Beijing announced its sanctions after Pompeo, who unleashed a barrage of measures against China in his final weeks in office, declared on Tuesday that China had committed “genocide and crimes against humanity” against Uighur Muslims.

Just before it did so, Beijing also said it wanted to cooperate with the Biden administration, even after Biden’s choice to succeed Pompeo, Antony Blinken, said he agreed with his assessment.

A Republican House Foreign Affairs Committee staffer said responses could include counter-sanctions or tightening of existing measures, adding: “This latest move was a serious escalation.”

The Biden administration, which is still setting up its full Asia policy and other government teams, did not immediately reply when asked if it planned a response.

Beijing’s sanctions ban the 28 officials and immediate family members from entering China and they and any companies or organizations associated with them from having dealings there.

China has repeatedly rejected accusations of abuse in Xinjiang, where a United Nations panel has said at least one million Uighurs and other Muslims have been detained in camps.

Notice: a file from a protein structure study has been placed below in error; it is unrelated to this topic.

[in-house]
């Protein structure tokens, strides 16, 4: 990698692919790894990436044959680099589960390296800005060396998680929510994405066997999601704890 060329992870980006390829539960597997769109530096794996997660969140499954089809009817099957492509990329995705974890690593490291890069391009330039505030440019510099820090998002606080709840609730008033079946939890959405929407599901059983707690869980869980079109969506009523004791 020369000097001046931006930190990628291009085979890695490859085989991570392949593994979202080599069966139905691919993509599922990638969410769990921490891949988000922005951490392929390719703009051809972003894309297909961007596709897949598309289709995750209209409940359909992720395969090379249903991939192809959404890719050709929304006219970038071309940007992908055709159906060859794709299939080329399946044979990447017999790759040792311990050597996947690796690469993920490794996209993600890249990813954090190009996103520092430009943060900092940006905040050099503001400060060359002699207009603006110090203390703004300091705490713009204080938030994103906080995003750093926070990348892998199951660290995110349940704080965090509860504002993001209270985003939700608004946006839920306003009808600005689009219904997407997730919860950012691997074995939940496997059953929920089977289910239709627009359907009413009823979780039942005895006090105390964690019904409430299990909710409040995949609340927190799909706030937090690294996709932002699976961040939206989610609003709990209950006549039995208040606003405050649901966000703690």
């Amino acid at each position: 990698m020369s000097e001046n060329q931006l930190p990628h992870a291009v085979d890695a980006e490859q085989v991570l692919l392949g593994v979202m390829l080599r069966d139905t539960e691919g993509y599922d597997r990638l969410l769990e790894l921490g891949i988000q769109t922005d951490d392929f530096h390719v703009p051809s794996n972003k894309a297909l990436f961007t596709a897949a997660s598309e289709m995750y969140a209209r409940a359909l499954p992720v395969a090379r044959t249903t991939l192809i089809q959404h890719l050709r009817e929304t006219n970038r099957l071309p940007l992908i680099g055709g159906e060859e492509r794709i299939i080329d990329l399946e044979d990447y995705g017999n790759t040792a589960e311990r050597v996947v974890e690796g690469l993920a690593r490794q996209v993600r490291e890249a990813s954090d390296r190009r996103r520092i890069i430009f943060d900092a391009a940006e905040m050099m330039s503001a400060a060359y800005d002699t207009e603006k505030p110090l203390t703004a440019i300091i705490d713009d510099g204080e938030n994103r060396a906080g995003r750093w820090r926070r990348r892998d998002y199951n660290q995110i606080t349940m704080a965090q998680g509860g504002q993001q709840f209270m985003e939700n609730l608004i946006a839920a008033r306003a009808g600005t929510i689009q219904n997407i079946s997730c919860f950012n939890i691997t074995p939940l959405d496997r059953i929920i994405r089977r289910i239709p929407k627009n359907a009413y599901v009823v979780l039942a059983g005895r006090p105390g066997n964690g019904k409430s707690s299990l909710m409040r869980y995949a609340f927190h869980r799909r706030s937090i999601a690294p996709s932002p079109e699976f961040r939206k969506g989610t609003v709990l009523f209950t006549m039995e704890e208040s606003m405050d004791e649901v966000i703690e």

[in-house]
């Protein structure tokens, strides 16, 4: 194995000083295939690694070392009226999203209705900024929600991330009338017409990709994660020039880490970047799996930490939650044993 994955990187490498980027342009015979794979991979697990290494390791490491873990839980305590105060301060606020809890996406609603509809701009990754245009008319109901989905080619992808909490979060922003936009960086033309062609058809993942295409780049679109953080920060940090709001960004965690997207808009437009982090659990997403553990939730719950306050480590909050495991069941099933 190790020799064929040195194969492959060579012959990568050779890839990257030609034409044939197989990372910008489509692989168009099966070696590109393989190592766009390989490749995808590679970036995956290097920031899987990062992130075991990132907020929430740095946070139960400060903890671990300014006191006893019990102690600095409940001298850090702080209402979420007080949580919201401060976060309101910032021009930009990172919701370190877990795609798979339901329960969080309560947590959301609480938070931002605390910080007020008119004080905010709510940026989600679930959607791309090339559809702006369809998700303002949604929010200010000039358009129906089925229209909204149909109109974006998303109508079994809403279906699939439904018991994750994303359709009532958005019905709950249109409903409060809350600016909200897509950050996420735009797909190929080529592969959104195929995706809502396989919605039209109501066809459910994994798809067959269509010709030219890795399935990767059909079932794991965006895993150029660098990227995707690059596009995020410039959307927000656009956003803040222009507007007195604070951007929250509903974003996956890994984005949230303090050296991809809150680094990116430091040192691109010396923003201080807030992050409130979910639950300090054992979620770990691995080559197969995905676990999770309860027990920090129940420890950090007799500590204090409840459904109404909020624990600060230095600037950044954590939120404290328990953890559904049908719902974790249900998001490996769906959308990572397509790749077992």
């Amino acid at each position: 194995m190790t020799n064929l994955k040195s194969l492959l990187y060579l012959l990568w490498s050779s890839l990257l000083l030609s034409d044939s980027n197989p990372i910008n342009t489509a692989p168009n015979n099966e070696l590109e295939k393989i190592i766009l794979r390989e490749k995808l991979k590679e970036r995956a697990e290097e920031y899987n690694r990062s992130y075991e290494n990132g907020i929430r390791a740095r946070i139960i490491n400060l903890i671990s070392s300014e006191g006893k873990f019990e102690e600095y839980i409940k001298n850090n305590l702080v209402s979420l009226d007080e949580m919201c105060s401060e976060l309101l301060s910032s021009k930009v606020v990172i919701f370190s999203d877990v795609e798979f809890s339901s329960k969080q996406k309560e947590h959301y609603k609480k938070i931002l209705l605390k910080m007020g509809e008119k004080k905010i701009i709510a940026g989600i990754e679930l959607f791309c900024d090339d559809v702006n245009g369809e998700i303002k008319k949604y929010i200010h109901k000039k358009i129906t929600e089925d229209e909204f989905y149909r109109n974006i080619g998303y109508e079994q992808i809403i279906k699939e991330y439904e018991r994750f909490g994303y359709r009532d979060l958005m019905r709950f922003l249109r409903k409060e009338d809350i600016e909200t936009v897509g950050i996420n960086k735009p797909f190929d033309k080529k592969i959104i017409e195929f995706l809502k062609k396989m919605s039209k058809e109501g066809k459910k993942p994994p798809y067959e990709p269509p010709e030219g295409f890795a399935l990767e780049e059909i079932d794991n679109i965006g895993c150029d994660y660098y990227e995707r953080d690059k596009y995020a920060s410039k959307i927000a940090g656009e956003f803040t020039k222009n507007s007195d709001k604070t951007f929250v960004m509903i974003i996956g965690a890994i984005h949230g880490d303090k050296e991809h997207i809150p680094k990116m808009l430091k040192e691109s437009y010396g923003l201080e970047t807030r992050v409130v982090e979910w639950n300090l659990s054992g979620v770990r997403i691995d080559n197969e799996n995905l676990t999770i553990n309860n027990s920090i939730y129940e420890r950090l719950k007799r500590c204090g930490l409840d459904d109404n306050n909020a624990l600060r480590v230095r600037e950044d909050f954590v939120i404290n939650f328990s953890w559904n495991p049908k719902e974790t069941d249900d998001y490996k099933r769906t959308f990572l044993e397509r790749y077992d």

Blinken told his Senate confirmation hearing China posed the most significant challenge to the United States of any nation, and that he believed there was a very strong foundation to build a bipartisan policy to stand up to Beijing.

Some Republicans and others are concerned Biden may soften Trump’s hardline approach to secure cooperation on other goals, including combating climate change and North Korea.

Some in the U.S. business community saw China’s move as a shot across the bow, not only at Biden, but potentially at companies, banks, consulting firms, think tanks, and universities that have dealings with former U.S. officials.

“This team doesn’t have the luxury of six months to study the issue,” one private-sector China policy analyst said of the Biden administration. “It requires a near term response that goes beyond signaling.”

The source spoke on condition of anonymity out of fear of backlash from China.

(Reporting by David Brunnstrom and Michael Martina; editing by Grant McCool)